Home Page








Features Contents

4th September 2002


Brian Grainger

email.gif (183 bytes)


It is amazing how nothing happens for a while and then 2 problems are solved at once. This happened to me recently.

For the last 2 years I have worked as an engineer, at the mercy of a classic IT department for computer services. We are networked via Windows NT4 and the user is shut out of various Windows functions to stop him messing up things. This makes sense. However, it is extremely annoying for someone like me, who thinks he knows what he is doing, not to have some of the tools I normally would. When problems occur IT can take an hour to simply respond, if the solution is beyond the help desk. If they cannot find an answer from 2nd line support the delay is much longer and you may not get an answer at all. One of my problems was closed out, without my being told and without a solution being provided! Consequently, I sometimes have to provide my own solutions. It is then that I need my tools. One of these is the ability to view the registry. Clearly IT do not want any novice to mess around with the registry so if you try to start Regedit.exe or Regedit32.exe you get a message saying the administrator has disabled access. I have been 2 years looking for a way round this problem. I thought, incorrectly as I know now, that it was something to do with access permissions, which cannot be changed unless you have administrative rights.

Then recently, when I was Googleing for something else, I saw a reference in a help forum where an administrator had inadvertently locked himself out of the registry and was desperate for help to find a way in. One of the replies he had was to try a revised version of Regedit.exe to be found on a cracking site. Well, I am a bit wary of downloading stuff from a cracking site, especially for use on a PC at work. Fortunately, another response simply told him how to crack the existing Regedit.exe file for himself.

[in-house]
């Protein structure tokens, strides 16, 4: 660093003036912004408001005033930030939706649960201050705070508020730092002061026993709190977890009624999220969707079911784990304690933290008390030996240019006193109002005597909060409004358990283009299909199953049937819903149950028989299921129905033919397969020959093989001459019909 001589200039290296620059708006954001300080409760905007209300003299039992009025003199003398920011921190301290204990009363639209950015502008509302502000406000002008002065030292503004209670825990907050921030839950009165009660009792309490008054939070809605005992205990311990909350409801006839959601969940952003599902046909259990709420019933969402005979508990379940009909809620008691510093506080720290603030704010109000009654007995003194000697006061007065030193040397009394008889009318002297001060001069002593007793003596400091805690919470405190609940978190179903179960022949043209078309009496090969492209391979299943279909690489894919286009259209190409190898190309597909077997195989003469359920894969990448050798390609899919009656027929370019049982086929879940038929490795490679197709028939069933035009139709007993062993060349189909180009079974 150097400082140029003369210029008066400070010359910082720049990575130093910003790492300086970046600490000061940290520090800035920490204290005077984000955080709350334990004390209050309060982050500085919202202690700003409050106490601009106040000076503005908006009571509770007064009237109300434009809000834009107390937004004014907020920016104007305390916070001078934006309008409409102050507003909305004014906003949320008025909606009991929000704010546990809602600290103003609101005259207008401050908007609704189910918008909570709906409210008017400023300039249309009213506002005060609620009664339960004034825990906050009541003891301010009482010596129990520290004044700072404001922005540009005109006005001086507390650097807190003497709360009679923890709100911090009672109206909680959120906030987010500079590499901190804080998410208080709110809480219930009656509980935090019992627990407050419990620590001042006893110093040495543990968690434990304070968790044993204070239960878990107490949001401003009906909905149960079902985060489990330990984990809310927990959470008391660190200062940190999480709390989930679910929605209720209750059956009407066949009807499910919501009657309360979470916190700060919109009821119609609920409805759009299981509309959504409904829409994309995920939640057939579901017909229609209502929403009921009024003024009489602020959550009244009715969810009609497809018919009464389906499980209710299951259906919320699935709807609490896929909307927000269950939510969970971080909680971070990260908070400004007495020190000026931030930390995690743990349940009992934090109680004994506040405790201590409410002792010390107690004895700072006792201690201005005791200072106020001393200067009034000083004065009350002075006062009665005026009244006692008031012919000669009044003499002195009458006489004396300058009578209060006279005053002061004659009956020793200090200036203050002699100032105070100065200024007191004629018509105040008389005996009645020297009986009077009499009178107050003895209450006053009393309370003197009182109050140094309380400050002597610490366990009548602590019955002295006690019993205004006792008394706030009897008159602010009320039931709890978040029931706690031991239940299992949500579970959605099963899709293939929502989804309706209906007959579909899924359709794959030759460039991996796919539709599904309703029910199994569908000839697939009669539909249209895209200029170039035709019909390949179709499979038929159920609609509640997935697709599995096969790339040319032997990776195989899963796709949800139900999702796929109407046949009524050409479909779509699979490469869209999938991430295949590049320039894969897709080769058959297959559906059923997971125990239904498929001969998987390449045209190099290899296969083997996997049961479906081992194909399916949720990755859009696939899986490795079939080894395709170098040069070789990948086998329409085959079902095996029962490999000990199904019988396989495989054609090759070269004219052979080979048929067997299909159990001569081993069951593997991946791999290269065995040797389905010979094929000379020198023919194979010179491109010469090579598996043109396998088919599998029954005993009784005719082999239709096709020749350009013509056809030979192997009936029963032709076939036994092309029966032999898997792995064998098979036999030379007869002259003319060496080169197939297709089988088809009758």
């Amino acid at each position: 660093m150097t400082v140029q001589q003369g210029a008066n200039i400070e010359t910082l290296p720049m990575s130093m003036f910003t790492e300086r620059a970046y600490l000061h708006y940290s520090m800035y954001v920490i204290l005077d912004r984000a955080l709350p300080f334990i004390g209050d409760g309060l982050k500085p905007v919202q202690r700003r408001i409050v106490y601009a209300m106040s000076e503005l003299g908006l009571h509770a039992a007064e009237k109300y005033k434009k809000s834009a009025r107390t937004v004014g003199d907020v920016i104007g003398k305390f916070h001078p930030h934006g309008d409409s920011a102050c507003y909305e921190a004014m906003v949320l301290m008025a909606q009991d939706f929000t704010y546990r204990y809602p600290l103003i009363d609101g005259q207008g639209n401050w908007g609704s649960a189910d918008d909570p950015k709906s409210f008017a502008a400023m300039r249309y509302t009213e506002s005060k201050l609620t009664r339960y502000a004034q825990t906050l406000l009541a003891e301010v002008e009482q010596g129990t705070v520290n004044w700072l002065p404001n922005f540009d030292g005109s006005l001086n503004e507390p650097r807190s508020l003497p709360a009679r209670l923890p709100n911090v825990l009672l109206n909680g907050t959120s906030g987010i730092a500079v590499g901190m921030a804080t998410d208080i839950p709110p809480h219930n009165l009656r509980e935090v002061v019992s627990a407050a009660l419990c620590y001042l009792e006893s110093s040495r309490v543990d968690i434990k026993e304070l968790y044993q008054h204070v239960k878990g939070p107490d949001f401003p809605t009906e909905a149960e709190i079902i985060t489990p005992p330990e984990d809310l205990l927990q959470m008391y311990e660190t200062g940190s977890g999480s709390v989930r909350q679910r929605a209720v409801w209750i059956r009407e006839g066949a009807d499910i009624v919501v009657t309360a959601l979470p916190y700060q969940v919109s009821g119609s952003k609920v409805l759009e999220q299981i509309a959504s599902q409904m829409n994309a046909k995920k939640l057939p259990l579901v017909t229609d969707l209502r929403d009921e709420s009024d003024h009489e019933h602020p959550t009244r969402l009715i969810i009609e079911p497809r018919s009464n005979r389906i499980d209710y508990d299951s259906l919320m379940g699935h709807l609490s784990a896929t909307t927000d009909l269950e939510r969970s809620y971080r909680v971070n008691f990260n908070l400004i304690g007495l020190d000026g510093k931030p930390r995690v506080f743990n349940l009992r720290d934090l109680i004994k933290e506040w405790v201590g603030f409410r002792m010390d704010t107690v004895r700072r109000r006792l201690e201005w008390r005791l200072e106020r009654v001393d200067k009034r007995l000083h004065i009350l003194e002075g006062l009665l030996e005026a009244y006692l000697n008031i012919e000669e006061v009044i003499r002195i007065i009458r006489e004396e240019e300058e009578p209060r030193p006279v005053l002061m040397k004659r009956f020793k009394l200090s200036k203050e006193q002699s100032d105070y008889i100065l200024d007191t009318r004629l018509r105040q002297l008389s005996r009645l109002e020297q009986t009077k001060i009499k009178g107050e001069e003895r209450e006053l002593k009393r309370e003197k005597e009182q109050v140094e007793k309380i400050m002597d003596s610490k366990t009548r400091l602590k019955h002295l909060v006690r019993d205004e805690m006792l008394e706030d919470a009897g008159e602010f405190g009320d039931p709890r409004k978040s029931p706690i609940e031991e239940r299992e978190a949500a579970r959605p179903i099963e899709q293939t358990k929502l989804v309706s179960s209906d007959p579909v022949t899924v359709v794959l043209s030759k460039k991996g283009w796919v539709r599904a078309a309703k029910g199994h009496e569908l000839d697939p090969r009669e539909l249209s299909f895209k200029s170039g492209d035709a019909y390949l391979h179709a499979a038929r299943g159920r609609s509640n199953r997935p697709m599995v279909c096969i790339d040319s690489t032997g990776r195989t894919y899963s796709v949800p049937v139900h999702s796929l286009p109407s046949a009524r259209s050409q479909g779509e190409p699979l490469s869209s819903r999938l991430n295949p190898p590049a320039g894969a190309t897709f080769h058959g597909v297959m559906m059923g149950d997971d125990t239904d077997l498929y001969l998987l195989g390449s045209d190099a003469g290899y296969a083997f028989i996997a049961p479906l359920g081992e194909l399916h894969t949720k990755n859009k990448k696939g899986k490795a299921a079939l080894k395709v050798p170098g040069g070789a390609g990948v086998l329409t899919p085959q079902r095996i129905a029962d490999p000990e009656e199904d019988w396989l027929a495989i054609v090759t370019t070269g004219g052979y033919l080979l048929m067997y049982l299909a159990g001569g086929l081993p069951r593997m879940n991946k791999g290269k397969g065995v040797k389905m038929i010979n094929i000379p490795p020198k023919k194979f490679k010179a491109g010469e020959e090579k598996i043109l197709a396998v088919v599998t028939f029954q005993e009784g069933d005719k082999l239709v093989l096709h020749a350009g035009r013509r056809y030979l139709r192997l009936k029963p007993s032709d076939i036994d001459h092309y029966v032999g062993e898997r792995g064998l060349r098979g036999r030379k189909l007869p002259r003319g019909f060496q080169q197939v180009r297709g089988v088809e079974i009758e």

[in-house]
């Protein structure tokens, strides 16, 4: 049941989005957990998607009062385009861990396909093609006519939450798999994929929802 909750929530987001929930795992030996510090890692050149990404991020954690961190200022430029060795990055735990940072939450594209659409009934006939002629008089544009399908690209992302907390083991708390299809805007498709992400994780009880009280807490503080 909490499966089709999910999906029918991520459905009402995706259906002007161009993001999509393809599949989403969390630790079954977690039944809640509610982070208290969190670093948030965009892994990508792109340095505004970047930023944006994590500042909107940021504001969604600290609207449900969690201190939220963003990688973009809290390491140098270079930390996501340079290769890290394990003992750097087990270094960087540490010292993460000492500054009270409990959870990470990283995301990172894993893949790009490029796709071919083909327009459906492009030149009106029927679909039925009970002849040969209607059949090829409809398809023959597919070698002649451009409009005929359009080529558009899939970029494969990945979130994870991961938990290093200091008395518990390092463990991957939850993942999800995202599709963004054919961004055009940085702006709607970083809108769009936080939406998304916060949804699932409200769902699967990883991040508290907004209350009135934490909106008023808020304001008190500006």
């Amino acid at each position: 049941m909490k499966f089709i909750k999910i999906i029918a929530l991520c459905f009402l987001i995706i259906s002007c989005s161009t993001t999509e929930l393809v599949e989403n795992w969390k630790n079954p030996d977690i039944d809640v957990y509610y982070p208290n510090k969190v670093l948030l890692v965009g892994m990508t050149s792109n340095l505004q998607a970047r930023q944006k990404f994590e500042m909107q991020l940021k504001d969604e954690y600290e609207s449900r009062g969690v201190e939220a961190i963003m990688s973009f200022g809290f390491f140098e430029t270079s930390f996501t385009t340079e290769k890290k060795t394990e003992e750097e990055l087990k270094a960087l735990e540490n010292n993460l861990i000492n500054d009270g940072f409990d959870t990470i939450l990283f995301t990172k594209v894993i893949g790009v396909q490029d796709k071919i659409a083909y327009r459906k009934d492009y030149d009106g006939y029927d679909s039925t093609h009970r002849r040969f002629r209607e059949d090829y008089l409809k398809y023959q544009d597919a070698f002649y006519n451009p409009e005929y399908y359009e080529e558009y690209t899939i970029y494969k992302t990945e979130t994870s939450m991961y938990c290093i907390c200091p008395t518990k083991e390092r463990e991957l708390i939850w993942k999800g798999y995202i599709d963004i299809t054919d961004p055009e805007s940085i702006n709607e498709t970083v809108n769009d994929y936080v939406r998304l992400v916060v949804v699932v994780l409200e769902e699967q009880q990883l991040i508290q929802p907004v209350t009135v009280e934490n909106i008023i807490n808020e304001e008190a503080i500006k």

First open Regedit.exe with a hex editor.

Search for the string "DisableRegistryTools" in Regedit.exe. Change "DisableRegistryTools" to something else, say "ZisableRegistryTools"!

Save the modified Regedit.exe file.

How does this work? DisableRegistryTools is the value in the registry that actually determines if registry editing is disabled or not. If Regedit.exe sees that the value of DisableRegistryTools is set to 1 (true) in the registry, Regedit.exe won't run. Now when you run the modified Regedit.exe, it will check to see if ZisableRegistryTools in the registry is set to 1. Since it will not find ZisableRegistryTools in the registry, Regedit.exe will run.

What a simple solution to an annoying problem. Unfortunately, this ruse does not work for Regedit32.exe, but this is not too great a problem. This trick will also work with Windows 98, although I am not sure about Windows 2000 or beyond.

Well, that was the first problem solved. What was the second that I referred to?

I mentioned above the use of a hex editor. But that is not standard with Windows. When I had Windows 95 I used to use the DOSSHELL from MSDOS version 5 for this ability. What could I use with NT?

This sent me off on another Google search and I came up with a perfect tool. One that requires no installation, is well behaved in operation and does not cost anything! What I mean by no installation is one where you simply put files in a folder specially prepared for the tool. No files are added to the Windows folders and no changes are made to the registry. What I mean by well behaved in operation is that no extra files are created outside of the tools folder and the registry is not changed with use. Why this is a perfect tool, apart from the fact it can be used on company systems without requiring an administrator to install it, is that you are in total control. Being totally self contained it is not going to upset your Windows set up. I look for these kind of tools wherever possible. This is one area where the Internet scores over magazine cover disks. On cover disks it rarely says what happens when you install a program. On the Internet it usually does and you can see whether it is suitable or not.

The suitable Hex Editor tool is called XVI32 and can be found at:

Update for Windows 2000 and Windows XP Disabled Registry Editor

Please read this page of the website: